With all the concern about the 6th mass extinction, scientists would like to but don't understand why the end-Permian was so much worse than any other.  That's because they don't account for the death of trees and other vegetation, unique to the "Great Dying".  They realize there must have been acid rain from the volcanic activity, but ignore toxic ozone in the air - just as they do now.  With plants dying, CO2 is no longer absorbed.  Seems kind of obvious that climate change would rapidly accelerate as a result, destroying the delicate web of life in bottom up trophic cascades.

One of many Wyeths in the collection depicts a thriving tree of the sort that can no longer be found.
N.C. Wyeth
United States, 1882 - 1945
Georges Islands, Penobscot Bay, Maine
1928-29
Oil on Canvas
Likewise, a recent interest in the loss of insects elicits many theories but researchers are still puzzled as to the cause.  If it's pesticides, why are areas in the tropics far from any agricultural spraying experiencing the same extirpation?  None of the scientists considers that the ecosystem is collapsing because plants are dying from ozone, the background level of which IS distributed fairly evenly in the atmosphere.
Frederick Childe Hassam
United States, 1859-1935
Isles of Shoals, 1915
oil on canvas
A recent examination of the extinction of Steller's Sea Cow, which occurred in a matter of decades during the fur trade, ignores the evidence that the species was endangered from indigenous hunting before the trade began, in a pattern that reflects evolved tendencies stretching back through prehistory.

N.C. Wyeth
United States, 1882-1945
Dark Harbor Fishermen, 1943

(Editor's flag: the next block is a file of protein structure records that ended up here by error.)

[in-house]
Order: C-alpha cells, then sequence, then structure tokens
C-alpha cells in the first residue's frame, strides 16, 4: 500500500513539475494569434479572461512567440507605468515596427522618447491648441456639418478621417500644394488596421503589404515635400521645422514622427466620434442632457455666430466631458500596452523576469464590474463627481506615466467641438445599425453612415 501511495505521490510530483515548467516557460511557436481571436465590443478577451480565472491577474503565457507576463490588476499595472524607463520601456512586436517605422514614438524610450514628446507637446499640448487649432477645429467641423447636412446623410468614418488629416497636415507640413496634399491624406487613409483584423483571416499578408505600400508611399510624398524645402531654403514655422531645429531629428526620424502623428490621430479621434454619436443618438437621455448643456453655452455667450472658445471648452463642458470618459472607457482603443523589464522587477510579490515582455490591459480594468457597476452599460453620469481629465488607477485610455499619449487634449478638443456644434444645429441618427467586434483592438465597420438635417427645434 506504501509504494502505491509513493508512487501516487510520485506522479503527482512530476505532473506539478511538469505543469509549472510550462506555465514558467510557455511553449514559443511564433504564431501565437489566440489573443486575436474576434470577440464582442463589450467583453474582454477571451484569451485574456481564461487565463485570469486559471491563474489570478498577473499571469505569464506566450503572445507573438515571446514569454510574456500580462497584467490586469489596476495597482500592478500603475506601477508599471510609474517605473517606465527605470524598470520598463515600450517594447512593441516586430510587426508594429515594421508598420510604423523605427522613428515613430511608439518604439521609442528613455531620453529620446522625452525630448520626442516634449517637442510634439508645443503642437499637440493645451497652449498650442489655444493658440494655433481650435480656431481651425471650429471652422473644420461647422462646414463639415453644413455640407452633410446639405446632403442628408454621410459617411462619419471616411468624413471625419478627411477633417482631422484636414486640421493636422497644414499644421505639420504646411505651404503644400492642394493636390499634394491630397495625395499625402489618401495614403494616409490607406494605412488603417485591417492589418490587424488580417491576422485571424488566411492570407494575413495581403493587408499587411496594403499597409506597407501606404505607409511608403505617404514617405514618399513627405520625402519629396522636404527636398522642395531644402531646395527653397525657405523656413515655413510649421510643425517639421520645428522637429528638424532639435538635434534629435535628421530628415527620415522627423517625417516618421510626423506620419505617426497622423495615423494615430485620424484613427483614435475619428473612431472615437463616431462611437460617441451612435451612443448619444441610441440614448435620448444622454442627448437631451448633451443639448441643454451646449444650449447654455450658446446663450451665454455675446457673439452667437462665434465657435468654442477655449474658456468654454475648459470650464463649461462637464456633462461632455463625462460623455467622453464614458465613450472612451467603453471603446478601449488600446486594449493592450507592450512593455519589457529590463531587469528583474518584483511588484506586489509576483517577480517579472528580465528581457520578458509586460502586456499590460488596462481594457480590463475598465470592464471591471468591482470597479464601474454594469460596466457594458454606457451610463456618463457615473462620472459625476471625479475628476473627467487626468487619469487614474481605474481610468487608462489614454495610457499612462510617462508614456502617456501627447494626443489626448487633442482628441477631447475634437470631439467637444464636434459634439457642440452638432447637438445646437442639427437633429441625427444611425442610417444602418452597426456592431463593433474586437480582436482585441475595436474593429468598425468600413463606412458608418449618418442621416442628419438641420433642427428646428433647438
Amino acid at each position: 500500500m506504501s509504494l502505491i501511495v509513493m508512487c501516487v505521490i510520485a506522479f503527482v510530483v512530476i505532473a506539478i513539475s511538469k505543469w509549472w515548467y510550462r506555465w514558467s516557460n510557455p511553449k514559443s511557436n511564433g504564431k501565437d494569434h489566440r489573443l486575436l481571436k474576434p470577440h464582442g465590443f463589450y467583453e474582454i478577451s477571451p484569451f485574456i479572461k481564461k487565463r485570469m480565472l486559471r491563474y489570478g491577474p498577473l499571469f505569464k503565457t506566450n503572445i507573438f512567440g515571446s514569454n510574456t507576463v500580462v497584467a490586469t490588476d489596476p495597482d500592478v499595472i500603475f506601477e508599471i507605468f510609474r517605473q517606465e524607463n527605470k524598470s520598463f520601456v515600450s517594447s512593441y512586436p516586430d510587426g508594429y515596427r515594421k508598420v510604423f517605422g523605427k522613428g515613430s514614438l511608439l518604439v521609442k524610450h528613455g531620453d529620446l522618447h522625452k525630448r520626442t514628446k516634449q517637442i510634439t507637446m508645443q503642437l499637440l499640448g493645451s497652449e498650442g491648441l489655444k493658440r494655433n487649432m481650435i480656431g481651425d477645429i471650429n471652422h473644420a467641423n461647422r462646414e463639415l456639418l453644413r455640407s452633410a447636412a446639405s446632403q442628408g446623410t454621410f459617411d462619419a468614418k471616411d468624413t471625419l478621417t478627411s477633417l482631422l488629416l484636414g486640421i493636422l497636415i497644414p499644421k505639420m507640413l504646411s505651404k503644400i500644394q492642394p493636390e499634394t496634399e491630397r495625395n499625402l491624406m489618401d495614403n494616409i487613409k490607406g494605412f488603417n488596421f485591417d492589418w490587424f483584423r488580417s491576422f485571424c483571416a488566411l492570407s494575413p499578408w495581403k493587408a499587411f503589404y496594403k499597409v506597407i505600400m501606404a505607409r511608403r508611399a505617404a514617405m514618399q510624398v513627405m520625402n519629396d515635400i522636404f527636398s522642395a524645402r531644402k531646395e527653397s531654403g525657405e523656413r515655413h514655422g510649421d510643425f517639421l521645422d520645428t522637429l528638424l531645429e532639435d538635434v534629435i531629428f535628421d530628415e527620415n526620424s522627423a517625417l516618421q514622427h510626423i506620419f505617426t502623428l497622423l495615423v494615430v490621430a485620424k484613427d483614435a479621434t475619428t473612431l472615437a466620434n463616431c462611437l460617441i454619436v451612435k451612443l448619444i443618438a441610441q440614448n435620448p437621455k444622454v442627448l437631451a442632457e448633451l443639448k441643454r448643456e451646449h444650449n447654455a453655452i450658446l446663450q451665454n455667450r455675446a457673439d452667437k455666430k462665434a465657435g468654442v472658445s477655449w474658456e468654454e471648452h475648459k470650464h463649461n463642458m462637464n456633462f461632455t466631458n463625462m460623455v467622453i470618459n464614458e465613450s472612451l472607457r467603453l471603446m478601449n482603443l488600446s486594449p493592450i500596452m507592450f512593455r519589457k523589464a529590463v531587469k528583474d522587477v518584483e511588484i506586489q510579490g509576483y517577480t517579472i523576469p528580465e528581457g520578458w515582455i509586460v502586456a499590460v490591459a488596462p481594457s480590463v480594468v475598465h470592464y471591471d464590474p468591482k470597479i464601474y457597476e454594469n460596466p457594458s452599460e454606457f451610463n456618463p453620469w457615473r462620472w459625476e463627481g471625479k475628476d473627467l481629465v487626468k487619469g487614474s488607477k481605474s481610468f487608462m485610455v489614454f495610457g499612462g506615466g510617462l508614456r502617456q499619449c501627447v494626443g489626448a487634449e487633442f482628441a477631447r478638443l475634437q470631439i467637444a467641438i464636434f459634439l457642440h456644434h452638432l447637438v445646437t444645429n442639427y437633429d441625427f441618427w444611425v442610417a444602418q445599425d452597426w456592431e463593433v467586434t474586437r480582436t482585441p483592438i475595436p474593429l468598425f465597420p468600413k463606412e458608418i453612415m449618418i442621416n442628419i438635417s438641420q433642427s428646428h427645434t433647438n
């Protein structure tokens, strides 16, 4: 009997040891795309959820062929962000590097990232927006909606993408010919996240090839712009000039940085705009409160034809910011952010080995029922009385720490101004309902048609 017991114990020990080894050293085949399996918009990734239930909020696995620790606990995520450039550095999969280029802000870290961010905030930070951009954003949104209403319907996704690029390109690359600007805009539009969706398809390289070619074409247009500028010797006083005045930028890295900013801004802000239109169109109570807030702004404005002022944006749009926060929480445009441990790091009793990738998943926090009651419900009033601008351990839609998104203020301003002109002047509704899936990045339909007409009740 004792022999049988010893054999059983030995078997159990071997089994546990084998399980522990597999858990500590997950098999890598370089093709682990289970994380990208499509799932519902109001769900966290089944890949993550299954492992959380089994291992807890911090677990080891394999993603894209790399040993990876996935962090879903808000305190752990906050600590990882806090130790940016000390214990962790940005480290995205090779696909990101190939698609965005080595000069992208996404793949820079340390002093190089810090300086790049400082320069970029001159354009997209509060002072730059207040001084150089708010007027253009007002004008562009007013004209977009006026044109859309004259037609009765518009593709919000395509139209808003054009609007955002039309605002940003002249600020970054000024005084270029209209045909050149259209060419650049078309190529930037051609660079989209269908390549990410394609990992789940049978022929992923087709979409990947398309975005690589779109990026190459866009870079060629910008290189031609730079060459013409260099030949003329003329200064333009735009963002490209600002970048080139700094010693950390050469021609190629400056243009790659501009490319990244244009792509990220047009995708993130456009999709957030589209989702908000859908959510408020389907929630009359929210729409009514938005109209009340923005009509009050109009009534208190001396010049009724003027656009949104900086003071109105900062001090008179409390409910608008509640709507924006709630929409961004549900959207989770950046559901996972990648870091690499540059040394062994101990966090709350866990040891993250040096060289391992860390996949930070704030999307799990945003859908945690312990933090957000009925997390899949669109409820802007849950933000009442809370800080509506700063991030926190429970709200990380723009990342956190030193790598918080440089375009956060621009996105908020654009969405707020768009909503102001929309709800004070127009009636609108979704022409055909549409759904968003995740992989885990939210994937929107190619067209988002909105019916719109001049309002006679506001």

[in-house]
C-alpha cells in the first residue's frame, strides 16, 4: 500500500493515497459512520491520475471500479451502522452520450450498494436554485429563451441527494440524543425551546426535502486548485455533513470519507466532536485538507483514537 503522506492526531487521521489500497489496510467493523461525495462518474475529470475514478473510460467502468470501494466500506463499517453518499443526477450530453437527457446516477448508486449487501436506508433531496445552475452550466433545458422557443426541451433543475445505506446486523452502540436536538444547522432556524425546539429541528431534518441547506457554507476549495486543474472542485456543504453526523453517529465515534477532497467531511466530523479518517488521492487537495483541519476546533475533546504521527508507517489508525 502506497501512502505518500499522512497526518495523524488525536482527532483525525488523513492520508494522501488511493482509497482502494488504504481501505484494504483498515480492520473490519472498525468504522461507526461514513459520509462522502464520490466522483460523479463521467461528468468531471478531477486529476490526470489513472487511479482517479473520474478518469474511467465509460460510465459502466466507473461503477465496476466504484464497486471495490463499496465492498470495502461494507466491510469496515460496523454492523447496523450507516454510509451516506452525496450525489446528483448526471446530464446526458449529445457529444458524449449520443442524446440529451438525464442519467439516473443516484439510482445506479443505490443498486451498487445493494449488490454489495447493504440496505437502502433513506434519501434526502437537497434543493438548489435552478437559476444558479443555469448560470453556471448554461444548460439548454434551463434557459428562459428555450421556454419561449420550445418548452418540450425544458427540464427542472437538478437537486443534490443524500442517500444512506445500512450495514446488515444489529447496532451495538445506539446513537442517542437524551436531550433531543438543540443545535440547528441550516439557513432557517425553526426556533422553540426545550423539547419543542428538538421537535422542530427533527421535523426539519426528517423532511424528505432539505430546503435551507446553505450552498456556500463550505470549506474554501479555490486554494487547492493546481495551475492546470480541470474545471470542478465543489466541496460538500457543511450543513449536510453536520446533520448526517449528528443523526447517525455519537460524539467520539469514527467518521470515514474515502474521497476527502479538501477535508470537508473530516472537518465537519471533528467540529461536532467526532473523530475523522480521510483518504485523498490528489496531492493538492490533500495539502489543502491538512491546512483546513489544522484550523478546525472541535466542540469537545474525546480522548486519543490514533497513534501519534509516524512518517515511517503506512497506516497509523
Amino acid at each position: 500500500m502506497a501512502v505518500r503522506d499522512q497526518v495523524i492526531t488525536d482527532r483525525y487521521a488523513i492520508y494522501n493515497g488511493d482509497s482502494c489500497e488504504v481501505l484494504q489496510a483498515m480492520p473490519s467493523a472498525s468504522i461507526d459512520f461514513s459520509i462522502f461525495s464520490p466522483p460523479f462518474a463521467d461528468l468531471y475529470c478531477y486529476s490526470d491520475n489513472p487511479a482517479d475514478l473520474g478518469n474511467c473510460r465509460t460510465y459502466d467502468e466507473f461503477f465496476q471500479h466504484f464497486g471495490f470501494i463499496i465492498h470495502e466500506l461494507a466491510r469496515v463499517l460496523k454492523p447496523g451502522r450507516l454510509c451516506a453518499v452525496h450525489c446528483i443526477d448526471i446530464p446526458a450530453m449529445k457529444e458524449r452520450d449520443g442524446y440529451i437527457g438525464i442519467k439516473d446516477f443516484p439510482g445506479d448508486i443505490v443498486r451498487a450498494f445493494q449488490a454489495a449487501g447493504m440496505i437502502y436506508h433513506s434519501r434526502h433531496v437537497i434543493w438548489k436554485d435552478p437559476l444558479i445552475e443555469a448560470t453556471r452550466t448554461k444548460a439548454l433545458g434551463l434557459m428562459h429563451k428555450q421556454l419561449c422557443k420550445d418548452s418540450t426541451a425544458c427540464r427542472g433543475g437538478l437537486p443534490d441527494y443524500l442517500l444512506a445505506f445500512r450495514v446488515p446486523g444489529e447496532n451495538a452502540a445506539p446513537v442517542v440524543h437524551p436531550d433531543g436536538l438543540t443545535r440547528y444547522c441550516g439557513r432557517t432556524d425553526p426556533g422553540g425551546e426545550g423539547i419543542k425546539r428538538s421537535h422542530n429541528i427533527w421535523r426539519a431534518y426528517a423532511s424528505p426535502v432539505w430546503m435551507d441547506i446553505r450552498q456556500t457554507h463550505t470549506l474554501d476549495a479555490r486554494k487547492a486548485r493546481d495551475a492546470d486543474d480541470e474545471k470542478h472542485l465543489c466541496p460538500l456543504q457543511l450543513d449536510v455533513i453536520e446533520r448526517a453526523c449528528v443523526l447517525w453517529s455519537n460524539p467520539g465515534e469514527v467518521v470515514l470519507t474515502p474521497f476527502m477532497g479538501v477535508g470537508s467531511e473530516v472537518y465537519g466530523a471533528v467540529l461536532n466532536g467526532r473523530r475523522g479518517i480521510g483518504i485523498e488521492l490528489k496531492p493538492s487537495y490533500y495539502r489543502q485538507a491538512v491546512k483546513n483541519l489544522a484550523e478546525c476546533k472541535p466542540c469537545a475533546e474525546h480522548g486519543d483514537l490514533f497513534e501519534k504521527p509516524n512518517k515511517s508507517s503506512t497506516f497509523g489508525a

Tempera on panel
Very soon, wild animals will be known only as figurines, in illustrations or movies.  If you haven't seen the lecture, "Are human like a virus", you probably should - it's so refreshing to hear from a scientist who doesn't lie about our prospects for survival.
Leopard, antique European porcelain
As Albert advises, it's left to each of us to forge meaning, however absurd and false and pointless, from the purposeless void of existence.  This is particularly difficult in the shadow not just of death, but of extinction...something which I doubt he had reason to seriously contemplate.
Henri Manguin
France, 1874-1949
Decorative Fruit, 1919
Oil on canvas
Why write, or blog, or paint?  How to take joy in being a grandmother?


It's a good idea to keep historical perspective ever in mind, whether the long history of bad behavior humans exhibit, or the many obstacles we have overcome, or ignored.  Until very recently, parents had every reason to expect their baby would not make it past infancy, but they had them anyway - risking a short existence for them, and the heartbreak of loss.


Edward Henry Potthast
United States, 1857-1927
Children Wading, 1920
Oil on canvas
Children are adorable but also demanding and purely selfish, and motherhood is fraught with pangs of separation.
Mary Cassatt
United States, 1844-1926
Hélène is Restless, 1890
Oil on canvas

 What is Picasso saying with this decapitated rooster and bloody knife, just after WWII?
Pablo Picasso
Spain, 1881-1973
Cock and Knife, 1947
Oil on canvas
[sold by the artist to a NY gallery in exchange for a 1948 Oldsmobile convertible]
 This Maine "vacation" could be shorthand of my entire life.
Matt Blackwell
United States, born 1954
Vacation, 2002
Oil on canvas
In a very large work, the same artist places a bewildered moose in the center.
Matt Blackwell
United States, born 1954
Moose, 2015
 The human pandemonium rages beneath him.
Moose, detail
 It looks like a modern Pieter Bruegel to me.
Moose, detail
I suppose it might be much nicer to go through life believing in human progress, and innate goodness, and a future.  But either I prefer the truth, or I just tell myself that to feel better.
Frederic Edwin Church
United States, 1826-1900
Mount Katahdin from Millinocket Camp,
1895
Oil on canvas

The accompanying plaque says:  "The solitary paddler gliding toward a grove of trees suggests Church's contemplation of his own mortality.  As he wrote to his wife: 'Your old guide is paddling his canoe in the shadow, but he knows that the glories of the heavens and the earth are seen more appreciatively when the observer rests in the shade.'"

Negroni Bianco at Fore 
 Bottoms up!